Gazans are desperately streaming into Egypt to source goods during Israel’s criminal siege. Hamas has been strengthened. Democratic presidential hopeful Barack Obama proves that running for the highest office in the land means you must defend Israel and vilify the Palestinian population. And yet Israel never learns from history and its current moves against Gaza will fail miserably, as Amira Hass explains:
The security establishment was quick on Monday to boast of the success of its tactic of escalation against Gaza: Look, the number of Qassams declined. By the time these lines are published, the security establishment may spin another logical axiom: Since we renewed the supply of diesel fuel on a one-time basis, the Palestinians have gone back to firing Qassams. The conclusion: Continue the escalation. The logic of escalation is the middle name of the current defense minister, Ehud Barak, and many Israelis are adopting it.
Barak was prime minister in September 2000, when the Israel Defense Forces responded with escalation to popular demonstrations against the Israeli occupier and to the throwing of stones: lethal fire against civilians, among them many children. Not surprisingly, the Palestinians did not understand the lesson and turned to escalation tactics of their own. That is how we reached the point where we are now – homemade rockets of all kinds, which become even developed, the more Israel escalates its punishment measures in response to them.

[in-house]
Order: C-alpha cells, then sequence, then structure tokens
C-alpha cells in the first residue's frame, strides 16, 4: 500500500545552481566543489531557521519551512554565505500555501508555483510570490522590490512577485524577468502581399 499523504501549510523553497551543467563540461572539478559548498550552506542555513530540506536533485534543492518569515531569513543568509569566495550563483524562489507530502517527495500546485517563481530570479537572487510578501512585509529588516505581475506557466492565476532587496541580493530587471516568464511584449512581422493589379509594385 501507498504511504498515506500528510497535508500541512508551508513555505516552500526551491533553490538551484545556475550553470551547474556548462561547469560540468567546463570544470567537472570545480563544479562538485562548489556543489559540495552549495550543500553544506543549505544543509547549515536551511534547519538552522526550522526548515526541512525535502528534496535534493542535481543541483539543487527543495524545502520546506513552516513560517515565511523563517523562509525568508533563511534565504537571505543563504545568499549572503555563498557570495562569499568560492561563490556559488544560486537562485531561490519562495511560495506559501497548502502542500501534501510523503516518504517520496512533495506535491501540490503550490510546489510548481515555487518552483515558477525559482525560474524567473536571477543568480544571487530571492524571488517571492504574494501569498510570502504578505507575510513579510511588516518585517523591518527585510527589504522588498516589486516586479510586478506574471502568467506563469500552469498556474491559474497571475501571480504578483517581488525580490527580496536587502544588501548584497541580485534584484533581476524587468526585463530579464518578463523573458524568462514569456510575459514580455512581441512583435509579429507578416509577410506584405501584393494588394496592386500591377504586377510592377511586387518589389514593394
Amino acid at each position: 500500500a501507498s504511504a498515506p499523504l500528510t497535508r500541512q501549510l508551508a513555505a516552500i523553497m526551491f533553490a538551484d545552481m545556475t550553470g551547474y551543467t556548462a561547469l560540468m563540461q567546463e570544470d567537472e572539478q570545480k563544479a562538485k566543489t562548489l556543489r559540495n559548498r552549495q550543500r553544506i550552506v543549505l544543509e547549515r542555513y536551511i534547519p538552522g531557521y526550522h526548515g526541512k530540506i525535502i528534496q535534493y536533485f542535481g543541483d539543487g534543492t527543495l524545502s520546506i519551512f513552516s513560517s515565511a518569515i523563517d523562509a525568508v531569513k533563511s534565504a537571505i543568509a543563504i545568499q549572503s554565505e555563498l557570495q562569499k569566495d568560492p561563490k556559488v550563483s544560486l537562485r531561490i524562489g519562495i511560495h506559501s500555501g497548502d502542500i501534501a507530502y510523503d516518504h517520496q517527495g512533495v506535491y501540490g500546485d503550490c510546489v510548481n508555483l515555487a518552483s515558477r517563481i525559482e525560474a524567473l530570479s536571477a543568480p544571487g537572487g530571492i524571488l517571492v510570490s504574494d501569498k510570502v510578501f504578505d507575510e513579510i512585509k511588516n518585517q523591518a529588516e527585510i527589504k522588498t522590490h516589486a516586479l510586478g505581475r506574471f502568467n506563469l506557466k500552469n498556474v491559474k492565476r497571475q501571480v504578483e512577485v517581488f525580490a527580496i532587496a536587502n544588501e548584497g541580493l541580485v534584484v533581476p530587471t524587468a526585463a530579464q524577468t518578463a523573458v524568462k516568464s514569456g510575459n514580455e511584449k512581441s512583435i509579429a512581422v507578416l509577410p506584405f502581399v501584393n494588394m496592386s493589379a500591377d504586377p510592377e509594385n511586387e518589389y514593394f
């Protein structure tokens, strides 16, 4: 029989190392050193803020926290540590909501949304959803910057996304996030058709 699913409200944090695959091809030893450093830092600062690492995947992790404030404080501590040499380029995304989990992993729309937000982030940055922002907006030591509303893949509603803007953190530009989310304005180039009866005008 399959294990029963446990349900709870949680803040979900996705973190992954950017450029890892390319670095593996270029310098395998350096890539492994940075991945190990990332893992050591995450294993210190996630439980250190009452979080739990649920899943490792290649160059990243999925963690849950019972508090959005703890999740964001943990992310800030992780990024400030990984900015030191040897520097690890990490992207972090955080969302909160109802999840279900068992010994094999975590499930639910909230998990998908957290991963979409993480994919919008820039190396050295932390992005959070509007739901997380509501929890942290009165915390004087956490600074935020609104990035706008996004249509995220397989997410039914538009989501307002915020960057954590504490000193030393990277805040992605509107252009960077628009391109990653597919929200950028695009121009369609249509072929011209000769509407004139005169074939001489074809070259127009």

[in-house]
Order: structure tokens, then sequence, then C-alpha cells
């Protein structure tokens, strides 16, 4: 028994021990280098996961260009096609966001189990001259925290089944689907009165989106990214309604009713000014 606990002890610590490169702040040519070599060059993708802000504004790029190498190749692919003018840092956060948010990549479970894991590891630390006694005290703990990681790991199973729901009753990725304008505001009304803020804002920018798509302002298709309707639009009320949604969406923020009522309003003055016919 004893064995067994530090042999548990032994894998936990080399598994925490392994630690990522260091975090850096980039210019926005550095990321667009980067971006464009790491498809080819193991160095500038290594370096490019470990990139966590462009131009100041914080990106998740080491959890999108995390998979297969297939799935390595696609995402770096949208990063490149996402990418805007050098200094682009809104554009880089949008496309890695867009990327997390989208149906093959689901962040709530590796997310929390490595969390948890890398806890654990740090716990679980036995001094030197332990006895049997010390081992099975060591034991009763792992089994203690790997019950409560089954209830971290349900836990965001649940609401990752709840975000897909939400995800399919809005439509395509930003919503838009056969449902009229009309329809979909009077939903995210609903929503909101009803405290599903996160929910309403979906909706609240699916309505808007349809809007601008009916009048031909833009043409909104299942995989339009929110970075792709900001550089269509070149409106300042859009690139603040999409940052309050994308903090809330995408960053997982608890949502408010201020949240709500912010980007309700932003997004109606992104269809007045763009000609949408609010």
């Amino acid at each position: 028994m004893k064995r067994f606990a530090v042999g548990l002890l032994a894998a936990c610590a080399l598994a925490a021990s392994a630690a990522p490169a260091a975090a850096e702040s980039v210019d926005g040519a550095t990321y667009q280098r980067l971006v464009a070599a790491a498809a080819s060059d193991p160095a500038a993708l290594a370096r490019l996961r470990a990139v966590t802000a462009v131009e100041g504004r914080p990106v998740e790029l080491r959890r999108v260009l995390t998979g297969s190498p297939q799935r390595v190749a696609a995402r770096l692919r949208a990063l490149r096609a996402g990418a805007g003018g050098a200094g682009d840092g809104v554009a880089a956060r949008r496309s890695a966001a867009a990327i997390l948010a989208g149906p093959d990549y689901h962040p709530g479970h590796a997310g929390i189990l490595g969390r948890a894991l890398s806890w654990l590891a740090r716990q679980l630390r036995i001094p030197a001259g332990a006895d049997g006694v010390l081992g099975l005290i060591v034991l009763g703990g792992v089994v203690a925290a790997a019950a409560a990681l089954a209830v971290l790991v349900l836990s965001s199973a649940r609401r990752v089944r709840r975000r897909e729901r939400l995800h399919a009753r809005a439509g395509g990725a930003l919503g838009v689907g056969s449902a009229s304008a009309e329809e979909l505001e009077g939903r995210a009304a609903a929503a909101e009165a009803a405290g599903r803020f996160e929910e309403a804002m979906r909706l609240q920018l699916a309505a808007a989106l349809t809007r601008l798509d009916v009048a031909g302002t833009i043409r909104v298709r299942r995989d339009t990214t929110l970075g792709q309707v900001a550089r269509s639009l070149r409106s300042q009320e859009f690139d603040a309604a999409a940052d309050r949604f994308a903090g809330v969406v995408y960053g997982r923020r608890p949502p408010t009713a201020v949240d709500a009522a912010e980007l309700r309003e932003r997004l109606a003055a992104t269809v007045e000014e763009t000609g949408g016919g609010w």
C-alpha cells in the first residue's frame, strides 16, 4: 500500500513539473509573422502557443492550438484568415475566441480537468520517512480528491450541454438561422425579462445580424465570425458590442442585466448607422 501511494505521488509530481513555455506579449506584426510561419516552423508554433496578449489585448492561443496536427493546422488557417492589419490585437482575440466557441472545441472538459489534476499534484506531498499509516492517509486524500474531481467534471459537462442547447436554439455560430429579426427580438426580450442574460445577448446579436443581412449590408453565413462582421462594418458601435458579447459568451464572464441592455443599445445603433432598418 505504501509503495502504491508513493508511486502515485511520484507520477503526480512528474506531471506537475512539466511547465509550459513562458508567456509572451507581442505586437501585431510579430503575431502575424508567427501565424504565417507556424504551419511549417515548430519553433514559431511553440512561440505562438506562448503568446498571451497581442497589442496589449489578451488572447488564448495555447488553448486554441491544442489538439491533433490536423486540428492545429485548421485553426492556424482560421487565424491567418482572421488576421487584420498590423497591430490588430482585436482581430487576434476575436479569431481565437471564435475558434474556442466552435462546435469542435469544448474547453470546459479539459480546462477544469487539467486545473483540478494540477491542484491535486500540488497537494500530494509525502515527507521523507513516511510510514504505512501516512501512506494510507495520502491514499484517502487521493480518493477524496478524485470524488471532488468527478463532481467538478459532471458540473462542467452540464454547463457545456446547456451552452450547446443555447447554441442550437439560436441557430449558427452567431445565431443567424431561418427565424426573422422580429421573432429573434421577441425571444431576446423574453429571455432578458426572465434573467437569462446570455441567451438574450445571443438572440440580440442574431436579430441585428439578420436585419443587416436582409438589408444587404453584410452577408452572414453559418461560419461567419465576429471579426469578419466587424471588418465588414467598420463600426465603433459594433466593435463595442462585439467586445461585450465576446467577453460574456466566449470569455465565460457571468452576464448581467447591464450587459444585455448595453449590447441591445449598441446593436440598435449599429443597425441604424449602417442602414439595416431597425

Books, articles and one or two films have have already discussed, albeit tardily, the foolishness of the tactic of escalation. But that does not matter to those who support the application of more and more pressure on the 1.5 million residents of the Strip. This shows that they – like their defense minister and the rest of the political leadership – are suffering from four failings: amnesia, shortsightedness, disorientation and learning disabilities.
Like clockwork, the world’s mainstream Jewish communities stand behind Israel, crying like the victims that they aren’t.